Basic year 2007-2008

The examination syllabus for the course is the following sections of David C. Lay, Linear Algebra and Its Applications, Third Edition, Pearson Education:

Section 1.1-1.5

Section 1.7-1.9

Section 2.1-2.3

Section 2.7

Furthermore, the mathematical aspects of the article

Elena Marchetti and Luisa Rossi Costa, The Fire Tower, Nexus Network Journal, Volume 4, Number 2, November 2002, pages 38-53and the mathematical aspects of an animation program

In groups you are to prepare a talk covering the mathematical aspects of (parts of) the article and the mathematical aspects of the animation program. The talk is to be planned in such a way that the mathematical methods are clearly visible and in such a way that each member of the group presents a fair share of these mathematical methods.

The preparation of the manuscript for the talk is a part of the Mathematics 2C course, and you are strongly recommended to have at least a draft version of the manuscript ready at the end of the course in May.At the exam in June, which is individual, each student must give a talk of 7-8 minutes on her/his part of the manuscript. Each person in the group is responsible for the entire manuscript and must be able to answer questions also within the parts which are presented by other group members.

- Echelon forms and row operations.
- Systems of linear equations.
- Linear independence.

Explain what linear independence means in plane and space.

Give the general definition of linear independence.

- Linear transformations; standard matrix for a linear transformation.
- Matrix multiplication.

Explain the definition of the product of two matrices.

Explain the relation between matrix multiplication and linear transformations. - Matrix algebra.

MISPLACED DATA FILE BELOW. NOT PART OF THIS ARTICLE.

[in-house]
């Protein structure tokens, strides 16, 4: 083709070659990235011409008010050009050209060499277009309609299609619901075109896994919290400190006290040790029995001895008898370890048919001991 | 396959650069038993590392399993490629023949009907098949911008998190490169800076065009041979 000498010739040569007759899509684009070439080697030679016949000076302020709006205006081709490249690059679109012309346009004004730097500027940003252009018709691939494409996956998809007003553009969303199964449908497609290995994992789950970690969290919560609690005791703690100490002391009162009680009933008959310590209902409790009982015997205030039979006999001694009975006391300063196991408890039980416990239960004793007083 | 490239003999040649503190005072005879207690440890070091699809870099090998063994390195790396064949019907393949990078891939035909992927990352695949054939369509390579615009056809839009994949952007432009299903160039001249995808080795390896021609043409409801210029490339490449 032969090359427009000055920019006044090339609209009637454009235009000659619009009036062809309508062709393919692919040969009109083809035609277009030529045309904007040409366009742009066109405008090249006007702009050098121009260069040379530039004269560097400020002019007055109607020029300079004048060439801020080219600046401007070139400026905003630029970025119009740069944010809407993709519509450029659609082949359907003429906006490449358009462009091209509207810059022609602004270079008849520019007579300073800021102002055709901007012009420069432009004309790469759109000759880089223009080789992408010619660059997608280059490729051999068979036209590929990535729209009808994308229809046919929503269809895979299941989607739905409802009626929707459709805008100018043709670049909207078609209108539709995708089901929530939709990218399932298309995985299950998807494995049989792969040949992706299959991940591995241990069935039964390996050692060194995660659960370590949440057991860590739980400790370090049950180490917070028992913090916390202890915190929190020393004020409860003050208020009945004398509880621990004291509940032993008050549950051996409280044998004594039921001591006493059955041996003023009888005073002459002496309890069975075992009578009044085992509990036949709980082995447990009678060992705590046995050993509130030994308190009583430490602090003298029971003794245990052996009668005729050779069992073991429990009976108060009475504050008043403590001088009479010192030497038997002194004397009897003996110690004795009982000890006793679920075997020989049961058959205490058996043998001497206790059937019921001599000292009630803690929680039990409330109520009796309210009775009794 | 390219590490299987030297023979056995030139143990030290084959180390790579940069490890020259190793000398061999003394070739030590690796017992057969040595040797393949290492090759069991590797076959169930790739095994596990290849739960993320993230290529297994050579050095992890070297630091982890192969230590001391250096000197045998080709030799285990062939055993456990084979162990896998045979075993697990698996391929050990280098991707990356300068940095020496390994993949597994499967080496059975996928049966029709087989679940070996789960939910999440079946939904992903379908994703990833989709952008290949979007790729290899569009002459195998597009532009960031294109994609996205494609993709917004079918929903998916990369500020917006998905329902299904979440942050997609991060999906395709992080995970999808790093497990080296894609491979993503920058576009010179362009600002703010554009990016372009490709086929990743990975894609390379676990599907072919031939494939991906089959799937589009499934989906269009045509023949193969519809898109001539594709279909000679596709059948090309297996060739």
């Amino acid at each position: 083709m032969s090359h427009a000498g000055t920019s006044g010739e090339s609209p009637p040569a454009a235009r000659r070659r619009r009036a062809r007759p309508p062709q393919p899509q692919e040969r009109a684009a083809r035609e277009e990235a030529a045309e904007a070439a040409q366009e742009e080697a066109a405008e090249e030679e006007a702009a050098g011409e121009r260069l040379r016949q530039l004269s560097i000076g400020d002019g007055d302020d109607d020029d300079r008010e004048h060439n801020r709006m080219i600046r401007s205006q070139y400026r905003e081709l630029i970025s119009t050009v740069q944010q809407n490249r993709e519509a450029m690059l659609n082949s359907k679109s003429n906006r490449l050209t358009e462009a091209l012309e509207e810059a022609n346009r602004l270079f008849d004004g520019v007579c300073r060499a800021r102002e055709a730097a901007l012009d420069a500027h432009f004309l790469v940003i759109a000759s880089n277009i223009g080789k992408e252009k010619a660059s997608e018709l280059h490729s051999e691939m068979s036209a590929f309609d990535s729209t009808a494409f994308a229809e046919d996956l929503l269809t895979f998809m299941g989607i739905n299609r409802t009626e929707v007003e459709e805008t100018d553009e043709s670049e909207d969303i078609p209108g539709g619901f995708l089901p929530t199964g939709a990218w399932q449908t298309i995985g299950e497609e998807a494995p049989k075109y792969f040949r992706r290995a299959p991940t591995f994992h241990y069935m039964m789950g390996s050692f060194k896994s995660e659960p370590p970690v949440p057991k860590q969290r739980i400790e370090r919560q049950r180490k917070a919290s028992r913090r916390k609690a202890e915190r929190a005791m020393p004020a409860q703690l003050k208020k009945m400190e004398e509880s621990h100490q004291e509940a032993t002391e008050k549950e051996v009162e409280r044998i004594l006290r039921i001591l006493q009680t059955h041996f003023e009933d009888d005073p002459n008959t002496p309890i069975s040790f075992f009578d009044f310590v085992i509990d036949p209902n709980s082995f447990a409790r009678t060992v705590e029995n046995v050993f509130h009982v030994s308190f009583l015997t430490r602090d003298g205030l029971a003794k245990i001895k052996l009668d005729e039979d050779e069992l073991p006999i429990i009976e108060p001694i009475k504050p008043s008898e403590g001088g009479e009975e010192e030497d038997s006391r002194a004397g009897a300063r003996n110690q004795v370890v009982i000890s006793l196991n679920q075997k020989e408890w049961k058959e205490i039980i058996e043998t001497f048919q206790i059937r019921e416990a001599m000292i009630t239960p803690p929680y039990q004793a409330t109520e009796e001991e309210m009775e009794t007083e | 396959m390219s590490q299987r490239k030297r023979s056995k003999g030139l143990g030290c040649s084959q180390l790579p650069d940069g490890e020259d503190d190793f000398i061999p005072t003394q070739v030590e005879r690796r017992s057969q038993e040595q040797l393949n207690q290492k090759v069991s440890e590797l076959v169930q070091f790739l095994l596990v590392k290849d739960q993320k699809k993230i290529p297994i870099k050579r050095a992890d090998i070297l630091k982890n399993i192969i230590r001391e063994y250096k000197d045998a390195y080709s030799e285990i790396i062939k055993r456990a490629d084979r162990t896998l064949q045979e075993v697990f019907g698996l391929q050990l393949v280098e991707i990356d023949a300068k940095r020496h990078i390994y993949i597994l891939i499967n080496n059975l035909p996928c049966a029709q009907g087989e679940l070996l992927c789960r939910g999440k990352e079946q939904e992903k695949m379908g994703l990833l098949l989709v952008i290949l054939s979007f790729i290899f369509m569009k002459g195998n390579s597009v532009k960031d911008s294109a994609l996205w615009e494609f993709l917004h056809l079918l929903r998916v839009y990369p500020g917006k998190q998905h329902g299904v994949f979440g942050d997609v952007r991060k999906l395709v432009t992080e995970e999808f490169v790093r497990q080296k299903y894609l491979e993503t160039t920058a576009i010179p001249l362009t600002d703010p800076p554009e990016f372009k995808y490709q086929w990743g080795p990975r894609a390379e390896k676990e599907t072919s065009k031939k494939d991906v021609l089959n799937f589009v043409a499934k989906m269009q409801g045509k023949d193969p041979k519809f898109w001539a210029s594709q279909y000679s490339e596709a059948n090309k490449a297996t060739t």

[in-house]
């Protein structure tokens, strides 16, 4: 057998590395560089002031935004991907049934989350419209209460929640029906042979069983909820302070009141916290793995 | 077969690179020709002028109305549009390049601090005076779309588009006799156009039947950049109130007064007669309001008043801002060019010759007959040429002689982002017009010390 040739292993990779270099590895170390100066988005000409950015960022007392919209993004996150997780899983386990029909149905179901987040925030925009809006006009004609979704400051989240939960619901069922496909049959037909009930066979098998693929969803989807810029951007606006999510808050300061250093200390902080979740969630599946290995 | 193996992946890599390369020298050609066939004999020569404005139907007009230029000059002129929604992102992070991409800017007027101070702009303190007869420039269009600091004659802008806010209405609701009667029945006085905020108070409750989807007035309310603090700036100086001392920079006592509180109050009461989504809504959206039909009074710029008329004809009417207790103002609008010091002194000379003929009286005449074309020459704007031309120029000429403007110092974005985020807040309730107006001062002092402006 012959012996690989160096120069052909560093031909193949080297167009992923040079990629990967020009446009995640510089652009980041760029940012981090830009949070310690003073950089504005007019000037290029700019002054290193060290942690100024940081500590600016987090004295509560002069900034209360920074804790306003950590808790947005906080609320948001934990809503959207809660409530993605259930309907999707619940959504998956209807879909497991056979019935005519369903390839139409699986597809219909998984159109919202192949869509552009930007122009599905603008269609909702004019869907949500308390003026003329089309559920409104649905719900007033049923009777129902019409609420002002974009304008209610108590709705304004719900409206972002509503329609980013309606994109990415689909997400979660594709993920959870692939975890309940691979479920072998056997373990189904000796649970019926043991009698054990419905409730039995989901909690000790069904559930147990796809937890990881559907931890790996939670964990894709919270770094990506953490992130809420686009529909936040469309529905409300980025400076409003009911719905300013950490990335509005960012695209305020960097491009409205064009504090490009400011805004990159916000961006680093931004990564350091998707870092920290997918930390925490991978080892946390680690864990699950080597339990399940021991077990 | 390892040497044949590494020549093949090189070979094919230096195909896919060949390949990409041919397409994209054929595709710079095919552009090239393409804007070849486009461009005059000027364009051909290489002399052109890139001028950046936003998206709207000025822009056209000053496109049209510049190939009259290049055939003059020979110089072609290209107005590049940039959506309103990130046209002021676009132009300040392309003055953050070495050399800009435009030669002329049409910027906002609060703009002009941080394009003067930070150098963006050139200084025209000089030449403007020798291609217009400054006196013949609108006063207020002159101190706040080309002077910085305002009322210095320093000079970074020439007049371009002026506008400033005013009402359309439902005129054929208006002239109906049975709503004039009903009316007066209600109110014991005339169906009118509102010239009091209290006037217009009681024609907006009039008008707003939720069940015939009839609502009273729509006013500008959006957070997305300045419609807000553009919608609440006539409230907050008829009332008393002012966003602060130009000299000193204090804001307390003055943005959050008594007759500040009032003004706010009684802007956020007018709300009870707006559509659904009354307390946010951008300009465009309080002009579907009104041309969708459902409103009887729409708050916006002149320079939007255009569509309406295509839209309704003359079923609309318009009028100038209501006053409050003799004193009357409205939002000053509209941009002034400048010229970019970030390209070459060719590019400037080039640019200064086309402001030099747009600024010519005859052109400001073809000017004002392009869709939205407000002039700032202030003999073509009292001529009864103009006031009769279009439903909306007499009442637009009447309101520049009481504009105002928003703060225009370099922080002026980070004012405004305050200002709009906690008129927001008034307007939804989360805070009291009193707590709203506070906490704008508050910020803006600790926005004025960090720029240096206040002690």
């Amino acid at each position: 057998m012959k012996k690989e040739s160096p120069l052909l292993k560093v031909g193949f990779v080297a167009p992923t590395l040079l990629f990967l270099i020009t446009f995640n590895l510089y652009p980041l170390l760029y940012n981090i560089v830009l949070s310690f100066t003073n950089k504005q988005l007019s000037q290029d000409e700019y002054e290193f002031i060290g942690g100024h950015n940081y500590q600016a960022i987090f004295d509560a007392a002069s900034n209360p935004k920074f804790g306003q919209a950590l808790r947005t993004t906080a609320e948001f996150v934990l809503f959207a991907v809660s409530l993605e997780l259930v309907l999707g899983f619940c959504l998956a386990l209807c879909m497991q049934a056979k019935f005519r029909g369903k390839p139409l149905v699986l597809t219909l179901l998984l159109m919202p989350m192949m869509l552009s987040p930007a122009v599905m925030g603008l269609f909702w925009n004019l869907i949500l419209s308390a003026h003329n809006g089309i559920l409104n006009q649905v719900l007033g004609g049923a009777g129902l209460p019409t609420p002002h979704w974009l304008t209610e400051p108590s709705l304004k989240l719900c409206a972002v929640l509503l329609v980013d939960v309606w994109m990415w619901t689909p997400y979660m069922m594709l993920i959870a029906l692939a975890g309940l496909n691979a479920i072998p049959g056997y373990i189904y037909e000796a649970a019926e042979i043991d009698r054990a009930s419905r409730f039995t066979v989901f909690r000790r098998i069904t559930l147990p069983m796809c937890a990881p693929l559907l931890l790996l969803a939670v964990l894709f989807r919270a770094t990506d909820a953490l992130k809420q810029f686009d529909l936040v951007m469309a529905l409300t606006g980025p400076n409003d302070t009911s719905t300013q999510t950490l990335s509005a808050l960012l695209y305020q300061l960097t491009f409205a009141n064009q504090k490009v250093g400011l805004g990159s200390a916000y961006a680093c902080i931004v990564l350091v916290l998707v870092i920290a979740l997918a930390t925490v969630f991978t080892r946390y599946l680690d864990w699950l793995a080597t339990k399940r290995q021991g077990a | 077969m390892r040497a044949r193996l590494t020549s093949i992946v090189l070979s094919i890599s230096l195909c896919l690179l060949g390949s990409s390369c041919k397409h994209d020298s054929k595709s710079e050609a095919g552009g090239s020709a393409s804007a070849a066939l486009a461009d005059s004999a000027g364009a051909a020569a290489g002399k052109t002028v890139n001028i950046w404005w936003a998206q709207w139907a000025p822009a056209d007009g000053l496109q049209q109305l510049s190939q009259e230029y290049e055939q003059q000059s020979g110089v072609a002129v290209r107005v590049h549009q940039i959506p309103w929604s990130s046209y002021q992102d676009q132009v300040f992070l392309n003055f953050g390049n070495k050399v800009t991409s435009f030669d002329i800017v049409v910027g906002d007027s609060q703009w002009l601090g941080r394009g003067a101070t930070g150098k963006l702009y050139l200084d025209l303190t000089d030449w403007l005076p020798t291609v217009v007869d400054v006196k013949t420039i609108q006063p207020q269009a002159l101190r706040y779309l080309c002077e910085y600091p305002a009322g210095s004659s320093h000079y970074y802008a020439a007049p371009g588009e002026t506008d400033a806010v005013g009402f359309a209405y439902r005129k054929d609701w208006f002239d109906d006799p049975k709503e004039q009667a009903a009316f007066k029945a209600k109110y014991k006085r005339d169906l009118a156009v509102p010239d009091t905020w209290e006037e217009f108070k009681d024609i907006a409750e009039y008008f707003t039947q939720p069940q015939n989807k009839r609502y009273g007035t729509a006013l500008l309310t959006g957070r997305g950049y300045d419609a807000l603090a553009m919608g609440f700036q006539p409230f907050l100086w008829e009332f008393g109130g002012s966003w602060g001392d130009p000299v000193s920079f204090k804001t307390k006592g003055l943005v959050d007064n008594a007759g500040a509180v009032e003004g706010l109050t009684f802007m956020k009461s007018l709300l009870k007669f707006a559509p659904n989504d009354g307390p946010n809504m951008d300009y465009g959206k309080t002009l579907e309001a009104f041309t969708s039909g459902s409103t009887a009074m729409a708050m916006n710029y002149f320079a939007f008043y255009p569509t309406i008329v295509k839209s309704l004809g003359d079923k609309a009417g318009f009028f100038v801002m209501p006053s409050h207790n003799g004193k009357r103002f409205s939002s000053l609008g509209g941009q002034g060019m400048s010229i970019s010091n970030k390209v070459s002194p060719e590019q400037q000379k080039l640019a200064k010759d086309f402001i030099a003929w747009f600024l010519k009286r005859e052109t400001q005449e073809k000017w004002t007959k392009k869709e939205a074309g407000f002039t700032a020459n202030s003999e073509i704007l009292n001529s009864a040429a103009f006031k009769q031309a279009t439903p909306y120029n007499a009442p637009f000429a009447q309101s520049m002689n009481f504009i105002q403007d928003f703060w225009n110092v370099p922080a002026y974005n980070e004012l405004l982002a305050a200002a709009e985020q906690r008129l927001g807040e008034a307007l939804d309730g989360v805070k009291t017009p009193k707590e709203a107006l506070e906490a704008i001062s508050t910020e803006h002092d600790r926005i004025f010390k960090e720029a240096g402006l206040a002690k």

Explain the most important rules for sums and products of matrices.

Mention some rules, which are not true in general. - The inverse of a matrix.
- Homogeneous coordinates.

You are expected to have prepared talks on all eight topics and you are welcome to bring along manuscripts to the exam. You will, however, not get any credit for just reading from the manuscript or copying the manuscript to the blackboard!

You are not expected to cover every aspect of each exam topic.
You are to choose some important areas for presentation so
that you during the presentation of 7-8 minutes explain something
important about the exam topic. Do not focus too much on being fast
in order to explain as mush as possible. The most important thing is that
you explain things, definitions, results or maybe examples, in
such a way that the audience can feel that *you yourselves
understand what you are saying*.

The exam is individual. You will receive a time schedule from the secretary. The examination of each student will last for 20 minutes.

The student is expected to start by giving a talk presenting her/his part of the article or the animation program lasting for 7-8 minutes. The censor and examiner may ask questions. After that the student draws one of the 8 exam questions and gives a prepared talk on this question lasting 7-8 minutes. Again, the censor and the examiner may ask questions. The student then leaves the room, and after some time you will receive the result: passed or failed.

Latest update 10. March 2008 by Iver Ottosen